A few bounces are all that stood between the Philadelphia 76ers and the Eastern Conference Finals. Given that, it makes sense for the Sixers to regroup and head back into the East this season with their heads held high that they nearly took down the would-be NBA Champion Toronto Raptors.
Or, you know, completely revamp the team. That was apparently on the table as well.
Philadelphia goes into this season with high expectations – Conference Finals or bust. Kawhi Leonard is not around to rattle home a game-winner. Kevin Durant is on the shelf, probably for the entire season. Overall, the East is weaker than last year – even the mighty Milwaukee Bucks may have taken one lateral step to the right as opposed to a step forward. Instead of running it back as many people believed, the Sixers added two new starters and beefed up their bench.
There are two big moves to consider, but the Jimmy Butler trade is perhaps the biggest one that has the most implications. Philly sent the mysteriously disgruntled Butler to the Miami Heat for Josh Richardson as part of a messy four-team trade with Portland and the Los Angeles Clippers. Butler becomes the leading man in South Beach and Philly loses their go-to scorer in crunch time. On the outside looking in, the Philadelphia 76ers got worse. Jimmy Butler is a star in this league and Philly relied on him to get a bucket when the team needed it. As good as Joel Embiid and Ben Simmons are, they are both hampered on offense for one reason or another. Simmons has an unwillingness to shoot and Embiid cannot be trusted from deep. That is where Butler came in and thrived.But Richardson has been a sneaky good player for the Heat and could be considered a diet version of Butler.
The 25-year-old is not as efficient of a shooter as Butler, but he was a tick better from 3-point land while still being a positive defender. He will slot in nicely as the shooting guard in Philadelphia, and likely will not bring nearly as much drama as Butler did. It is all about fit, and Richardson seems like a good one given his age and productivity.
The second move is the shocking signing of Al Horford, stealing him from the rival Boston Celtics. There were numerous suitors for the dependable center, but Philadelphia is an interesting landing spot given the fact they already have one of the better centers in the league. Presumably, Horford will slot into the power forward spot next to Embiid. It is an untraditional set up in today’s NBA, but there is certainly a lot to like from a defensive and offensive perspective. Horford can, and has, stretched his shooting from deep. He was not quite as good from behind the arc last season (36% compared to 42% in 2017-18), but the threat exists. Horford is also an excellent passing big man, adding to Simmons and Embiid who are good passers in their own right. The rebounding numbers are still subpar, but Horford will not be relied on that as much with so much extra length on the floor alongside him. Health may be an issue (he has not appeared in more than 72 games since 2015-16), as it always seems to be with Philly, but he will also not be asked to do quite as much banging in the post as in previous years. Horford has always been a smart defender, unfairly adding to the long list of other smart and capable defenders on this roster.
Philly also retained Tobias Harris and signed bench depth in the form of Kyle O’Quinn, Raul Neto, and Trey Burke. They also drafted wingman Matisse Thybulle, who is getting early buzz in the preseason as yet another strong defender and capable shooter – like former Sixer Robert Covington. There is plenty to like about Philadelphia, and some experts have them even above the Bucks who lost Malcolm Brogdon and will be without Eric Bledsoe for a period to start the season.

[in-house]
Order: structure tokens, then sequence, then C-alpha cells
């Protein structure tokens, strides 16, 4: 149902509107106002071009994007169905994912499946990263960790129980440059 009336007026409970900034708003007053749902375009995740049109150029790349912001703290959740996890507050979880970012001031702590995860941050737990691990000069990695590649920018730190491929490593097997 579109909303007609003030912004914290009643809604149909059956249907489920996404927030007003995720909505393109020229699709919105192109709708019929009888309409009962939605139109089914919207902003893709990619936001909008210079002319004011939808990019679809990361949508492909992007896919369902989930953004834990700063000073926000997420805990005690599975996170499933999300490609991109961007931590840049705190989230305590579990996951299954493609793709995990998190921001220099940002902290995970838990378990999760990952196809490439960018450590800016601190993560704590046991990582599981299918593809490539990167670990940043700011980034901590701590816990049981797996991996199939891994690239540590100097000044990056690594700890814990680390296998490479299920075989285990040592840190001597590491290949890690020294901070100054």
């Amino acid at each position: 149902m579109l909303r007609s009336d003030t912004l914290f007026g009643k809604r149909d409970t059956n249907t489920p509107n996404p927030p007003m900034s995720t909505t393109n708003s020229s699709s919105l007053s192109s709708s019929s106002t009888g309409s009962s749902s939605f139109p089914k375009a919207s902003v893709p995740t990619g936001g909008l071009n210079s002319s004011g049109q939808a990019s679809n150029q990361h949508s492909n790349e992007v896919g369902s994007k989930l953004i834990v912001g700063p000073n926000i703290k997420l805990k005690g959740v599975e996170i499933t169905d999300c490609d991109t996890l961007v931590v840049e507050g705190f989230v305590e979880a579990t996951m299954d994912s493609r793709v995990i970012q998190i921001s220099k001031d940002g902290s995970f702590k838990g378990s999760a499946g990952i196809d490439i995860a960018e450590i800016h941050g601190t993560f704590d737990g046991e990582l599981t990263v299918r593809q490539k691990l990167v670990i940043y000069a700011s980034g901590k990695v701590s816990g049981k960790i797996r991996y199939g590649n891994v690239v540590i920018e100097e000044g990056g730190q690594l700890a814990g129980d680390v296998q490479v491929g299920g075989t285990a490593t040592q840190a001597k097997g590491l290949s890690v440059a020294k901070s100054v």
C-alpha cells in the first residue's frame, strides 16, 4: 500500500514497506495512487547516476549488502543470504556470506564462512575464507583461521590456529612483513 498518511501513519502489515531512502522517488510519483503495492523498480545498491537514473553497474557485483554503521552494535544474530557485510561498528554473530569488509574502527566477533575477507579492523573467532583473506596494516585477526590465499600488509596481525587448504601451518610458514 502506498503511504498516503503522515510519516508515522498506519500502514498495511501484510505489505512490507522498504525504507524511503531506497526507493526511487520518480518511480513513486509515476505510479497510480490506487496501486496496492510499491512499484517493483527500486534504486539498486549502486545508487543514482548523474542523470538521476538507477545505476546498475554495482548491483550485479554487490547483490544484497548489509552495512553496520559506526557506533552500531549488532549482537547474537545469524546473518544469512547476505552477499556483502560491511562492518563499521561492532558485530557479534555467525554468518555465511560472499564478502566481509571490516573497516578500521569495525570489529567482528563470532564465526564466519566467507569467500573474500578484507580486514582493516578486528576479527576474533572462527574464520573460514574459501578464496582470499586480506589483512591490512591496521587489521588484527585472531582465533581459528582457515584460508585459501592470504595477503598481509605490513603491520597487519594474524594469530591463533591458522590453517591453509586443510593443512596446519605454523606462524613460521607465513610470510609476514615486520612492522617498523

Determining the ceiling for the Philadelphia 76ers is a little difficult. They have a talent-rich roster and a clear ability to get all the way to the NBA Finals and realistically compete if they stay healthy. But there are certainly concerns for them too, mostly on offense. The loss of Butler as a primary scorer and “bucket getter” is going to be something to watch with regards to who takes over that role. Tobias Harris makes the most sense, and he is a good overall scorer, but he is not Jimmy Butler. Simmons, despite his 3-pointer against a Chinese basketball team, cannot be relied upon to get a bucket when needed. Embiid has tremendous footwork and post moves, but bigs being counted on for buckets is not very common in today’s league. Richardson was the primary scorer in Miami, but that was not under the scrutiny of a championship lens. So who takes the shot in crunch time? Perhaps having the threat of anyone works well enough that there is not someone thrust into that role. That is something the Sixers will have to figure out as the season goes on.
BEN SIMMONS MADE A THREE ??pic.twitter.com/UZVQZFQpwf
— Def Pen Hoops (@DefPenHoops) October 9, 2019
Given how the Celtics are regrouping after losing Horford and Kyrie Irving, the Nets wait for Durant’s return next season, Toronto is no longer a threat without Kawhi, and the Eastern Conference overall being below average, it is not a stretch to think the Philadelphia 76ers are one of the two best teams in the conference. They have a strong starting lineup with a well-rounded bench unit and a head coach the team trusts. Everything is lining up nicely for Philadelphia to be playing for a trip to the NBA Finals. Despite that, there are some things to watch for that could impede that goal. The health and dynamic of the team are the two biggest obstacles. That is not to say that their primary competition is not without their concerns too. Expectations are higher than ever in the City of Brotherly Love, and the Sixers will hopefully be up to the task.